They had already created history by becoming the first Singaporeans to win Youth Olympic golds.
Yesterday, sailors Bernie Chin and Samantha Yom scored another unprecedented feat - as the first joint winners of The Straits Times Star of the Month award.
The award had previously been given out to honour the most outstanding sporting achievement of the month.
But after the 15-year-olds struck gold in their respective Byte CII events at the Nanjing Games last month, even rules needed to be bent a little.
Said ST sports editor Marc Lim, who heads a committee which picked the winners: "It was impossible to choose between two outstanding sailors who both delivered at the highest level.
"So we decided that it was only right that both Bernie and Samantha should be rewarded. We felt that in writing history, we too would do the same, and crown joint champions for the first time."
The duo were lauded for the Nanjing feats at a lunch reception yesterday, which was hosted by the award's sponsors 100Plus.
The F&N isotonic drink has been backing both the ST Star of the Month and the ST Athlete of the Year since 2008.
Said Raffles Institution student Bernie of his win: "It was always a dream to win a medal for Singapore, let alone gold, so it felt really great. I couldn't have done it without the support of my parents, school teachers, coaches and the Singapore Sailing Federation.
Added Samantha, a Secondary Three student at Raffles Girls' School: "It feels really great to have won something so meaningful at the YOG but this award should go to the people around Bernie and I who helped make our success a reality over the years.
"Bernie and I may be the ones with the medals around our necks but it's people like our parents, for their support and dedication, coaches and the Singapore Sailing Federation who should get an award like this."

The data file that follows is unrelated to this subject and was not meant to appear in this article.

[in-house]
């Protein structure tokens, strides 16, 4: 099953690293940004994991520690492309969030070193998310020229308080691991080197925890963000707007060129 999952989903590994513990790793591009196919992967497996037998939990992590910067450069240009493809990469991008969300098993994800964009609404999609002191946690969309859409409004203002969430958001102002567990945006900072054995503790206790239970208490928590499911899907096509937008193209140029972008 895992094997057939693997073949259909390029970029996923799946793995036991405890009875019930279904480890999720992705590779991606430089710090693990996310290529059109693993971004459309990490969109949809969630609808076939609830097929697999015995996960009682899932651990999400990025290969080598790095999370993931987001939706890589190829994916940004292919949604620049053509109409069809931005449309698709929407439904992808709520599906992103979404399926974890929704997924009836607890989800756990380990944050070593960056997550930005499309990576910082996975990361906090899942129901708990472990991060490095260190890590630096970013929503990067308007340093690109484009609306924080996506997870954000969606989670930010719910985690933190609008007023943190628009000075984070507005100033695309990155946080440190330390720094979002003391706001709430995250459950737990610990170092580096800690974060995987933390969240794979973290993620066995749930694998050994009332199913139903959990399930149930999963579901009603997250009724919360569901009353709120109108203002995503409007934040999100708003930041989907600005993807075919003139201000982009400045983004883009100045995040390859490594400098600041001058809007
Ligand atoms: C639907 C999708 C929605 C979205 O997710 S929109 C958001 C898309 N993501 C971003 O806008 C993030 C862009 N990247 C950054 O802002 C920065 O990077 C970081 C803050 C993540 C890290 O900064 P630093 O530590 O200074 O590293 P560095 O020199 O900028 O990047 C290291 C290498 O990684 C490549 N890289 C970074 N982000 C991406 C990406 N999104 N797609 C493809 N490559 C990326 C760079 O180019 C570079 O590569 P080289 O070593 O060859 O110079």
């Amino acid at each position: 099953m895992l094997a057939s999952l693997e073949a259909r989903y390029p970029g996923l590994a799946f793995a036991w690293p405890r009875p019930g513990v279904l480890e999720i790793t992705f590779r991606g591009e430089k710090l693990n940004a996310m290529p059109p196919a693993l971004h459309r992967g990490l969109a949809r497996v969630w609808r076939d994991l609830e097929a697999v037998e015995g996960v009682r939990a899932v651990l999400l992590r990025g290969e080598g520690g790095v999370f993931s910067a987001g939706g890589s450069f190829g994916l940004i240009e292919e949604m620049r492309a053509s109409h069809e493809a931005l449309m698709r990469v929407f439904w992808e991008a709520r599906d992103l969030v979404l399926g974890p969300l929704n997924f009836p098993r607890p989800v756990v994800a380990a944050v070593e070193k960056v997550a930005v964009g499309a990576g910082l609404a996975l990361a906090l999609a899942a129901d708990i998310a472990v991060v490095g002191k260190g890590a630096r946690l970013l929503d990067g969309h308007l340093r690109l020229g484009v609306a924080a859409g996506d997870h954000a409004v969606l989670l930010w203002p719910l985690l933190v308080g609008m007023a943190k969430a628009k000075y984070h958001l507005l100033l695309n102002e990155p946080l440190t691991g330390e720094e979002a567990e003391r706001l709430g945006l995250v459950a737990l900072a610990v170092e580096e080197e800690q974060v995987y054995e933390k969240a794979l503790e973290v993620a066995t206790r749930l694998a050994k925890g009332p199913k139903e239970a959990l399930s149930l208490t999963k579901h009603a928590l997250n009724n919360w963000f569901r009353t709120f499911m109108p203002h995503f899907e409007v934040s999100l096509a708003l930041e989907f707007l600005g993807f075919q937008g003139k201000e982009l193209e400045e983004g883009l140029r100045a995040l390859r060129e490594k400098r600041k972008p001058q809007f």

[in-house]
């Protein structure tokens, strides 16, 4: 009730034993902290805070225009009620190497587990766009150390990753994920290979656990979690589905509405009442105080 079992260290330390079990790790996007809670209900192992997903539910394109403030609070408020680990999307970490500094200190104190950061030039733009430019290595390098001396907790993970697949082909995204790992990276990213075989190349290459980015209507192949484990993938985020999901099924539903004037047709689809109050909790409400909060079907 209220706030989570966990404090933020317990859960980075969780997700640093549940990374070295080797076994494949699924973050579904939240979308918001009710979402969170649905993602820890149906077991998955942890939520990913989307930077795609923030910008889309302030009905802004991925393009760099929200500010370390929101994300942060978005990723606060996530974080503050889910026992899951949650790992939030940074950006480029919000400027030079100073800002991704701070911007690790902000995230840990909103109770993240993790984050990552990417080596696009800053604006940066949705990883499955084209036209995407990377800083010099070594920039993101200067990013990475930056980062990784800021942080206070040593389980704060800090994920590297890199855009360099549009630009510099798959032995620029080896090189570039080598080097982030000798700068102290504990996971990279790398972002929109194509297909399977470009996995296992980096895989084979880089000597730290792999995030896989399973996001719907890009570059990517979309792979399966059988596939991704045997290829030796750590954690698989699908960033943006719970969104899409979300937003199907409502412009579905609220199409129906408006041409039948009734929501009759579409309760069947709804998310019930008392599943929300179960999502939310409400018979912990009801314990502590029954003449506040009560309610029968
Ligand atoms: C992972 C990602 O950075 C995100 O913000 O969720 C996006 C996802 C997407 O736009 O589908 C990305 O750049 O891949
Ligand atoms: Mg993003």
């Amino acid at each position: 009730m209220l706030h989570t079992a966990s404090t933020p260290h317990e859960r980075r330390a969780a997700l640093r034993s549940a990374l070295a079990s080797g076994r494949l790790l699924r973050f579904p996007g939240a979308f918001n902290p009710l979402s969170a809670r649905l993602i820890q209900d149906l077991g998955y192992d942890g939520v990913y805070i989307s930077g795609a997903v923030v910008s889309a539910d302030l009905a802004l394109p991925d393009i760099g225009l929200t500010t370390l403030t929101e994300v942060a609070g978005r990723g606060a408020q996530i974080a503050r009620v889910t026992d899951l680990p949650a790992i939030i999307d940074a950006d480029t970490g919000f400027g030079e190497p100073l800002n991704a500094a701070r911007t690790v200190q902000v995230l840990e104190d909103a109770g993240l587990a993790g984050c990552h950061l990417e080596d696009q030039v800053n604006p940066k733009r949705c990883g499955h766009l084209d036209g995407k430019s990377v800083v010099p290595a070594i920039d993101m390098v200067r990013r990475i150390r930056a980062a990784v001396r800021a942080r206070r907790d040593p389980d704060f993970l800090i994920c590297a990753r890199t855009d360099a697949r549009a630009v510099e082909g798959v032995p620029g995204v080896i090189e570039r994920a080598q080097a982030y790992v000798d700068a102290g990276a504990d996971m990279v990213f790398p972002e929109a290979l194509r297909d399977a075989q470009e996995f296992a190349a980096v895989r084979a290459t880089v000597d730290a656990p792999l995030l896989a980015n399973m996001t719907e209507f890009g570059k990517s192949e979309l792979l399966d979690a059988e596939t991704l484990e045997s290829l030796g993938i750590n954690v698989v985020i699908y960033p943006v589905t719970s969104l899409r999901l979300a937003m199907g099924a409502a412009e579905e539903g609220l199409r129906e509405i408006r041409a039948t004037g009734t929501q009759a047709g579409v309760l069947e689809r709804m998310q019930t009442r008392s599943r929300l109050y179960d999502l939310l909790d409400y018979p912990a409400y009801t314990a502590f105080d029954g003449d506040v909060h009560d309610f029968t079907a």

While the duo were keen to downplay their historic achievements, there is no denying that the teens deserve their newfound star status.
Both had to overcome daunting obstacles en route to gold. Bernie was reduced to tears after a disastrous start placed him bottom of the 30-strong fleet after the opening two races of the individual men's competition.
But he recovered well to score 38 points in the seven-race regatta - enough to see off Portuguese silver medallist Rodolfo Pires (47 points) and Hungary's Jonatan Vadnai (50), who took bronze.
Meanwhile, Samantha kept her competitive focus to outsail her opponents even after her competition was delayed for three straight days owing to a lack of wind at the venue.
SingaporeSailing president Dr Benedict Tan called the duo "an inspiration to the national squad".
"The two won not only the race, but also the respect of their opponents, which is something we're delighted to see," he said.
"They put in a lot of hard work in training - which also helped mould their personalities - and are rightful role models for the sailing community."
This article was first published on Sept 13, 2014.
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